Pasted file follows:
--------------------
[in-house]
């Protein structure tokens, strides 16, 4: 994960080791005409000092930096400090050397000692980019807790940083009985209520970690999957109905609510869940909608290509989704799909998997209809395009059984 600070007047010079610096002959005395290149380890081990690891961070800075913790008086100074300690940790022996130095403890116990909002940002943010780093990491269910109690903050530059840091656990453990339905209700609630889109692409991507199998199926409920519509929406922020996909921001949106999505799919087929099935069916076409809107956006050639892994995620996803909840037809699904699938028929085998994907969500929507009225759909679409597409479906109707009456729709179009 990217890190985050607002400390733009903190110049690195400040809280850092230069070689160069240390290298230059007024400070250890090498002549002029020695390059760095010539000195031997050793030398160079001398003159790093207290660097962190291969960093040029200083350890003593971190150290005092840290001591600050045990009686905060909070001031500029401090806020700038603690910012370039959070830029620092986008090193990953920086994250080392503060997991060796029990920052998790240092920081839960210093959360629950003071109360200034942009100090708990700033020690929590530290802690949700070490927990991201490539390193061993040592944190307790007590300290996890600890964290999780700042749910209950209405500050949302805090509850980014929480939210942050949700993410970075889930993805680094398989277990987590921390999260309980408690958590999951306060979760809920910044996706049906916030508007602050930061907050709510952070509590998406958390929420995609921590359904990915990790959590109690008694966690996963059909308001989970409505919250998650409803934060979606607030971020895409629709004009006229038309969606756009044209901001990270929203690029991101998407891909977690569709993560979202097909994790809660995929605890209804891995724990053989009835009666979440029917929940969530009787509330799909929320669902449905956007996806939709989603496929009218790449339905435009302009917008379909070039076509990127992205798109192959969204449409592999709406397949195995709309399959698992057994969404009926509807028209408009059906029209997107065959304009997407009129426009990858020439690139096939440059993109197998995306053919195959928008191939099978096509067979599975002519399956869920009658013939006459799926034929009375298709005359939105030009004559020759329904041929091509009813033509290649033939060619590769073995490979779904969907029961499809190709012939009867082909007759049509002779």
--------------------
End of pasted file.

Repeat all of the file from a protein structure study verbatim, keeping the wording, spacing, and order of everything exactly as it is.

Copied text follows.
[in-house]
């Protein structure tokens, strides 16, 4: 994960080791005409000092930096400090050397000692980019807790940083009985209520970690999957109905609510869940909608290509989704799909998997209809395009059984 600070007047010079610096002959005395290149380890081990690891961070800075913790008086100074300690940790022996130095403890116990909002940002943010780093990491269910109690903050530059840091656990453990339905209700609630889109692409991507199998199926409920519509929406922020996909921001949106999505799919087929099935069916076409809107956006050639892994995620996803909840037809699904699938028929085998994907969500929507009225759909679409597409479906109707009456729709179009 990217890190985050607002400390733009903190110049690195400040809280850092230069070689160069240390290298230059007024400070250890090498002549002029020695390059760095010539000195031997050793030398160079001398003159790093207290660097962190291969960093040029200083350890003593971190150290005092840290001591600050045990009686905060909070001031500029401090806020700038603690910012370039959070830029620092986008090193990953920086994250080392503060997991060796029990920052998790240092920081839960210093959360629950003071109360200034942009100090708990700033020690929590530290802690949700070490927990991201490539390193061993040592944190307790007590300290996890600890964290999780700042749910209950209405500050949302805090509850980014929480939210942050949700993410970075889930993805680094398989277990987590921390999260309980408690958590999951306060979760809920910044996706049906916030508007602050930061907050709510952070509590998406958390929420995609921590359904990915990790959590109690008694966690996963059909308001989970409505919250998650409803934060979606607030971020895409629709004009006229038309969606756009044209901001990270929203690029991101998407891909977690569709993560979202097909994790809660995929605890209804891995724990053989009835009666979440029917929940969530009787509330799909929320669902449905956007996806939709989603496929009218790449339905435009302009917008379909070039076509990127992205798109192959969204449409592999709406397949195995709309399959698992057994969404009926509807028209408009059906029209997107065959304009997407009129426009990858020439690139096939440059993109197998995306053919195959928008191939099978096509067979599975002519399956869920009658013939006459799926034929009375298709005359939105030009004559020759329904041929091509009813033509290649033939060619590769073995490979779904969907029961499809190709012939009867082909007759049509002779």